China says it has sovereignty over all the South China Sea north of its “nine dash line.” On July 12, 2016, the Permanent Court of Arbitration in The Hague said this claim by China was not valid. But China chose to ignore international law.

South China Sea: Philippine President Duterte Struggles With Question of Sovereignty, International Law Over Sandy Cay as China Watches

August 22, 2017
President Rodrigo Duterte speaks with the Malacañang Press Corps at the Malago Clubhouse, Malacañang Park in Manila on August 21, 2017. PPD

MANILA, Philippines — President Rodrigo Duterte dismissed the warning of Supreme Court Senior Associate Justice Antonio Carpio that the Chinese are invading a sandbar near Pag-asa Island in the West Philippine Sea.

Carpio earlier urged the Philippine government to act on China’s “invasion” of Sandy Cay, located some 2.5 nautical miles off Pag-asa Island and well within the island’s 12-nautical mile territorial waters.

READ: Carpio: China virtually occupying Sandy Cay

The president, on the other hand, said that there is no reason to defend the sandbar as China was only patrolling the area.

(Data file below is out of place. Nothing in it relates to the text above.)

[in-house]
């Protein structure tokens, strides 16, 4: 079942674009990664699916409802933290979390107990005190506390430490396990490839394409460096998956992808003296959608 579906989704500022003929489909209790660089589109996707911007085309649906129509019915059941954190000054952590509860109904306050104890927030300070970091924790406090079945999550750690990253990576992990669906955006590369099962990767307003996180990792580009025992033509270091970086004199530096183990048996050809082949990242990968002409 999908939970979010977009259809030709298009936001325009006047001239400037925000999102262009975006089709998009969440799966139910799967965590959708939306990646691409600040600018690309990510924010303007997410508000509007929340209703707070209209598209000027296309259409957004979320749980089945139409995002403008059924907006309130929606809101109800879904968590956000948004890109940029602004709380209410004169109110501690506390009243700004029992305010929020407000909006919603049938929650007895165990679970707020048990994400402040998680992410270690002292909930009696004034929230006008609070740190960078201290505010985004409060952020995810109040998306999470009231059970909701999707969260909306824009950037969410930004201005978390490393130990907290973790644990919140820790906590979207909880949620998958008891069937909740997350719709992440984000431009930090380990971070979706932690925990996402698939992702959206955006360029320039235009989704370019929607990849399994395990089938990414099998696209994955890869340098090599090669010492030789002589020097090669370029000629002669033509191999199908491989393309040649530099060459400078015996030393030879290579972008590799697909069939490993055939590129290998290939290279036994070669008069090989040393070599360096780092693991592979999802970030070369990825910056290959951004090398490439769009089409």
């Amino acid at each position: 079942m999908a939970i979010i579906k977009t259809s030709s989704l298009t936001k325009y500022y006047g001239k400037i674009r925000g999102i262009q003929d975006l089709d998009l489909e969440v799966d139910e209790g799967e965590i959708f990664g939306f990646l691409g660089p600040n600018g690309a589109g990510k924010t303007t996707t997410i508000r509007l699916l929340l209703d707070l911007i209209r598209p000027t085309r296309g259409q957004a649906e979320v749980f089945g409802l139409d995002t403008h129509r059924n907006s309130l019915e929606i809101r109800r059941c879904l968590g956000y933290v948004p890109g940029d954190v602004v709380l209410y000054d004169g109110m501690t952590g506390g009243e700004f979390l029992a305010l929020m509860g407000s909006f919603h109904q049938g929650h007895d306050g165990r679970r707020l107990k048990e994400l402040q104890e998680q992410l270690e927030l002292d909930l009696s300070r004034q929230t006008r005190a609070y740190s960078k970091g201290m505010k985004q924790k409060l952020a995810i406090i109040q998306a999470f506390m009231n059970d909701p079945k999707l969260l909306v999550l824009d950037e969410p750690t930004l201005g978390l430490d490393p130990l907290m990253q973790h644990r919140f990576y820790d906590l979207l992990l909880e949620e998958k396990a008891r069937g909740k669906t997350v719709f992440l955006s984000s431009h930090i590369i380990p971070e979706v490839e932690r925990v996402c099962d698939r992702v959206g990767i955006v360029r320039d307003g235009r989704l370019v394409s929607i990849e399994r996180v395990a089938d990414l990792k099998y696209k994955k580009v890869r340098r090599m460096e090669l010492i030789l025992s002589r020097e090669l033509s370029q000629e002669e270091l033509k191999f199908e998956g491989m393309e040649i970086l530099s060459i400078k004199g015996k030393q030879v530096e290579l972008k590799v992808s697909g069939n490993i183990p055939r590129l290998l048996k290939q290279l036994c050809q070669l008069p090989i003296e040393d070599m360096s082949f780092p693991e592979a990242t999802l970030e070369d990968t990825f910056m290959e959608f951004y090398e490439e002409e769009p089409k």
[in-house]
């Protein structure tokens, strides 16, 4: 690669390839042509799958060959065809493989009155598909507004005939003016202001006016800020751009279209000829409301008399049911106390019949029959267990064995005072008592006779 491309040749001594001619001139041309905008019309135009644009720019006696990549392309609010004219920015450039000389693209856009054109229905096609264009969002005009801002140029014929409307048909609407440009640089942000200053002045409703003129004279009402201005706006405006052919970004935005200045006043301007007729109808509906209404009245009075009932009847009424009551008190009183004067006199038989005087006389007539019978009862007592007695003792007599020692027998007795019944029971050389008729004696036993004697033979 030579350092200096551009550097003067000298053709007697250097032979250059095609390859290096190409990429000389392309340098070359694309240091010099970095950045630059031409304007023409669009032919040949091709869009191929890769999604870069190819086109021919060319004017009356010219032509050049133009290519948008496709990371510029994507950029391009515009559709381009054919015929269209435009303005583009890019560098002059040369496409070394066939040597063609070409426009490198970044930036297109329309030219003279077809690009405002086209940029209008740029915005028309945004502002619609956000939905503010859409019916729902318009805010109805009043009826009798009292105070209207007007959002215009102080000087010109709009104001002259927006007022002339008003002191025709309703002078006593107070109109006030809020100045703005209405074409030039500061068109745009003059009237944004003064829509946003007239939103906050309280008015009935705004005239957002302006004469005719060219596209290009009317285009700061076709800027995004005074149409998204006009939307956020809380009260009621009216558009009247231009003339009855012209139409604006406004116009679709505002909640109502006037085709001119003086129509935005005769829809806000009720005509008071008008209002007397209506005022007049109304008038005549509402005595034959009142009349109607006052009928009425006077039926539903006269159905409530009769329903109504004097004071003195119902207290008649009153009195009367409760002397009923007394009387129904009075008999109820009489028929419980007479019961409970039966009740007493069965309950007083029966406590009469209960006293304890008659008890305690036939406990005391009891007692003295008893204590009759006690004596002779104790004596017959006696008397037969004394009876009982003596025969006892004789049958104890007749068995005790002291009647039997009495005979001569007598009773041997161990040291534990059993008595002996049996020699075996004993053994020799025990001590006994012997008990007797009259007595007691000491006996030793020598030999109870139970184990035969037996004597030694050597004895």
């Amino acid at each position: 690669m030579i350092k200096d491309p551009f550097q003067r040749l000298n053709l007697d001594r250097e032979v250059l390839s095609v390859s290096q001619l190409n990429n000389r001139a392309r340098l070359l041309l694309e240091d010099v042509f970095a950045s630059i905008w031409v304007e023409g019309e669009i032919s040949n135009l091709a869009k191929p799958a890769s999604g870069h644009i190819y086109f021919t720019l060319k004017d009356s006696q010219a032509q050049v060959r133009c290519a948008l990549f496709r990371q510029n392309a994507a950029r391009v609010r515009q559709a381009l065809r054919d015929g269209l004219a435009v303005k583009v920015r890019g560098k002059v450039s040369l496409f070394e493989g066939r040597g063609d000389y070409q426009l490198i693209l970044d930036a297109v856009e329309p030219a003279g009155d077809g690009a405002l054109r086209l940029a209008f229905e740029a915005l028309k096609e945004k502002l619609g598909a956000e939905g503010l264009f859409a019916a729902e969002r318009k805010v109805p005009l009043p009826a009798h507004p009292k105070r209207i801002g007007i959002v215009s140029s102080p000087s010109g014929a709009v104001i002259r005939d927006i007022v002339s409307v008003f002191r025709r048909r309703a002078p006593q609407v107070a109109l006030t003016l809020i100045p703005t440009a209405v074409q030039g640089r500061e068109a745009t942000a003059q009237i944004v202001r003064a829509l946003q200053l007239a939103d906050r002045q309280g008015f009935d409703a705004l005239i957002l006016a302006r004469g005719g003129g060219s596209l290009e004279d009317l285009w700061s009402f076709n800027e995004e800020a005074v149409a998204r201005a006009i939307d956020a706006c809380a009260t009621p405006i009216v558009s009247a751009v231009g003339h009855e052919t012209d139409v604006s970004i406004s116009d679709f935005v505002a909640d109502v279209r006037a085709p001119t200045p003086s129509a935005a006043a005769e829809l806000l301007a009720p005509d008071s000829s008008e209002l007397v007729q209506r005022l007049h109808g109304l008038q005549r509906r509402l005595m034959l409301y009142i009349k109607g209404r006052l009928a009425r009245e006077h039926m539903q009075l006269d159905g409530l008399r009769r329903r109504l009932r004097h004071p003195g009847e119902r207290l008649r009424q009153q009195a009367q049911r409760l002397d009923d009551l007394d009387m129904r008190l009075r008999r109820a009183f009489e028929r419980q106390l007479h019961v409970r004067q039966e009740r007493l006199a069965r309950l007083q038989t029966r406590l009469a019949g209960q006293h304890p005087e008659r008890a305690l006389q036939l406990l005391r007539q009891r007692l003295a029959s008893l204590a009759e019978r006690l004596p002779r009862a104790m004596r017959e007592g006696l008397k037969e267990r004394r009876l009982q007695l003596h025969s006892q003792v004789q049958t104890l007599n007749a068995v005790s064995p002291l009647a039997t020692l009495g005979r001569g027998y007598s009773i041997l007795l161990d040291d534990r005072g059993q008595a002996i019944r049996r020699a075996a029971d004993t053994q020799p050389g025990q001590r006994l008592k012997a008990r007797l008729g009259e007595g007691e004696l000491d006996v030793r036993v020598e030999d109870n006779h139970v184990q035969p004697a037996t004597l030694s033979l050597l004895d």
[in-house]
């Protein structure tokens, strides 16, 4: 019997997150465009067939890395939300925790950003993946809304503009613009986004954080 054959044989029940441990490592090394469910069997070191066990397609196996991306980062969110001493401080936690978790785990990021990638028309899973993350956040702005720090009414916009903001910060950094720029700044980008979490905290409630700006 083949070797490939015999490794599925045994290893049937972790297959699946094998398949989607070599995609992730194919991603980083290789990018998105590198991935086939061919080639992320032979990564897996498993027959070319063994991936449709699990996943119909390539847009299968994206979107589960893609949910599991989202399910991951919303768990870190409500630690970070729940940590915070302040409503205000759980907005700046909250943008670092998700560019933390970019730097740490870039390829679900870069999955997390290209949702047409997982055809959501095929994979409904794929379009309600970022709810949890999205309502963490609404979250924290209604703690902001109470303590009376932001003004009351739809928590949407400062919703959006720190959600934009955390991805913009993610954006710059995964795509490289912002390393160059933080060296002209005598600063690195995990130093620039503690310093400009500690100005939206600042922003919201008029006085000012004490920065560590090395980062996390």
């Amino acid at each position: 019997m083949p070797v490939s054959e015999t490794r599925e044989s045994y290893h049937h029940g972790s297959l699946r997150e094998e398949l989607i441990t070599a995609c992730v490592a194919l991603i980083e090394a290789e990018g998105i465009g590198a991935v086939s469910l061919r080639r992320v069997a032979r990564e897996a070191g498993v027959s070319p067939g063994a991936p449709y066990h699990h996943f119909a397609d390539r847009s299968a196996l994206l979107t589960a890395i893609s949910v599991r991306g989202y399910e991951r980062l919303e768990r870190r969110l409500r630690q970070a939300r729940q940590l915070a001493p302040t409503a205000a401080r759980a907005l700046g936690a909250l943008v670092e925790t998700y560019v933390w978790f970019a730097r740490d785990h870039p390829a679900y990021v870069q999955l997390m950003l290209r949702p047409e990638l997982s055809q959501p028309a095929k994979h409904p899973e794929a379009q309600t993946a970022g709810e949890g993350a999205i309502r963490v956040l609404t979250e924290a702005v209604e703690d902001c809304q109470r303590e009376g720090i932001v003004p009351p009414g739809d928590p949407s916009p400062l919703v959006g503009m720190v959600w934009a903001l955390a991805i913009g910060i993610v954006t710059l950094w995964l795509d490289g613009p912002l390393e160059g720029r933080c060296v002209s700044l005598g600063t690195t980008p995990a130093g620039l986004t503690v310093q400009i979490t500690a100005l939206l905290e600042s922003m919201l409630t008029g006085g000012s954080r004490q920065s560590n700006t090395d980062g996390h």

“Why should I defend a sandbar and kill the Filipinos because of a sandbar?” Duterte told reporters Monday night.

Duterte added that Chinese Ambassador to the Philippines Zhao Jianhua assured him that Beijing will not be building facilities in the area.

Image result for sandy cay, philippines, photos
Sandy Cay

“Hindi nga na-invade eh. Hindi naman totoo iyong sinasabi ni ano — they are just there but they are not claiming anything,” Duterte said.

Carpio called on Duterte and Foreign Secretary Alan Peter Cayetano to protest the invasion of Philippine territory of China as it reportedly has two frigates, a coast guard vessel and two military fishing boats around Sandy Cay.

 Image may contain: ocean, sky, water and outdoor
File photo

RELATED: Photos confirm Chinese flotilla near Pag-asa

The SC justice stressed that Duterte and Cayetano both vowed to the Filipino people that they will not concede a single inch of Philippine territory to China.

Duterte, however, does not see any reason why China would occupy the sandbar near the Manila-claimed island.

“Why would they risk invading a sandbar and get into a quarrel with us? Ano ang makuha nila?” he said.

Carpio earlier explained that Sandy Cay was discussed in the final ruling of an international tribunal which invalidated Beijing’s nine-dash line claim over the South China Sea.